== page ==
An interesting package arrived in the post the other day from Adobe’s PR company.
It was a copy of the latest version of their Lightroom package, Version 3, which reminded me that I have never really discussed it in these pages.
Adobe is, of course, most famous for its Photoshop image manipulation program but I believe that Lightroom is almost equally as important to photographers, although perhaps not quite yet as well known to the person on the street.
Photoshop has no equal in manipulating and fixing images and was sufficient for professionals and enthusiasts for a long time, but as these people took increasing numbers of digital pictures, the need emerged to keep track of them and to reduce the time spent processing them.
A new kind of program was needed that could catalogue large numbers of pictures, that could be used to edit lots of them quickly, that could be used show them to other people, and export them in whatever form they were required.
Lightroom was Adobe’s answer to this need and it has steadily been steadily gaining ground in the photographic community since its introduction a couple of years ago.
How Lightroom works is that you begin by importing pictures from a camera or a folder on your hard drive and then you use it to look through them, mark the bad ones for deletion and rate the others with between one and five stars. You could use ratings to show the difference between pictures which might be OK for an album or, for example, ones which are good enough to frame.
The next step is to take the pictures you want to process through to the Develop module where you can sharpen them, adjust the exposure and colour balance, correct distortions caused by your lens, remove dust spots and blemishes, apply a graduated filter to the sky or crop and straighten them.
Lightroom never alters your original picture but stores all your corrections as a list of instructions in a database and applies these to copies of the picture when you come to export it for use. It can be used instead of Photoshop for a wide variety of tasks but it does not replace it for things such as compositing more than one picture together or removing the light post growing out of somebody’s head.
The final step is to select the pictures that you need for a particular purpose and export them from Lightroom at the size you need. The Export module can be used to produce individual pictures for printing, picture layouts with one or more pictures, slideshows and web galleries.
Lightroom has come a long way since Version 1 and the newly-released Version 3 has a number of great improvements including a really good digital noise reduction capability. It now has the ability to add film-like grain to a picture and supports tethered capture, meaning that you can import pictures directly from your camera into the program as you shoot them.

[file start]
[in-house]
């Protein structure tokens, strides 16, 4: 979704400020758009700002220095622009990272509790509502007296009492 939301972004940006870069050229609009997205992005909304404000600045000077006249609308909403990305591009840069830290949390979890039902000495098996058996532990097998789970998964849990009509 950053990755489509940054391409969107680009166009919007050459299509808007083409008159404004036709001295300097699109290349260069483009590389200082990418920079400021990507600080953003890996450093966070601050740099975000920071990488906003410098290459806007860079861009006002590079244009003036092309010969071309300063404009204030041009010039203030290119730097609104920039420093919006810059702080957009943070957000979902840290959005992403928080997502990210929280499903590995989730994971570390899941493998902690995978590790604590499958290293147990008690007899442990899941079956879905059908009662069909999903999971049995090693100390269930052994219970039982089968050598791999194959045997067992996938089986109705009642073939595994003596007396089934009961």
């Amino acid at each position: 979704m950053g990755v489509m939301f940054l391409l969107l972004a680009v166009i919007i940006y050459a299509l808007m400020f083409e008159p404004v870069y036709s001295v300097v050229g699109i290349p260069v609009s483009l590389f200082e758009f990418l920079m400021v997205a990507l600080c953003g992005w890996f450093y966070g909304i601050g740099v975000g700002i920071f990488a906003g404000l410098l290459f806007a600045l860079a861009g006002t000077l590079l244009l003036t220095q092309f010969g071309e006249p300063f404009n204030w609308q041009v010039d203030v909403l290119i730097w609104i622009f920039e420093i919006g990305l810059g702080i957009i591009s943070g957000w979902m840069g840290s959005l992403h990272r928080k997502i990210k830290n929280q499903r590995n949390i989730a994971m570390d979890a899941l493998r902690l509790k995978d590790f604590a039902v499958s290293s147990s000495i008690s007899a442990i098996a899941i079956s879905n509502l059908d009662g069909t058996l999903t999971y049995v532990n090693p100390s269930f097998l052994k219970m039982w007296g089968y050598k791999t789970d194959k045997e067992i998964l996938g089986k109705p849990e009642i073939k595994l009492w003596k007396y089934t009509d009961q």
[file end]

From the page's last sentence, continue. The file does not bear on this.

A great new feature is the lens correction facility which can fix the perspective and other errors introduced by a wide variety of lenses including the most popular ones available from the major manufacturers. This can either be done automatically or on a picture by picture basis.
I believe that Lightroom would be a valuable tool for photo professionals or enthusiasts but it would be overkill for the happy snapper who only takes a couple of pictures now and then. There is nothing especially hard about using it but it does present something of a learning curve and it would pay the new user to spend some time to learn to use it to its full advantage.
There is a huge amount of material available including many books, online tutorials and videos to make learning it very easy. My favourite source for Lightroom information is the Adobe TV site (tv.adobe.com) which hosts a number of video tutorials including a show called Learning Lightroom 3.
Two other shows, both presented by Julieanne Kost, are Getting Started With Adobe Lightroom 3 and The Complete Picture, which also covers Photoshop. Each of the three shows consist of a number of episodes which are well worth watching.
I have found Lightroom particularly valuable as a timesaver in my photography and was particularly impressed recently at how easy it was to call up all the photographs I took in 2009 and rated with three stars or better, which I wanted for a photo book I was making.
Lightroom is available for both PC and the Apple platform. It’s main competitor is the Apple-only Aperture program which does simplify the choice for us PC users.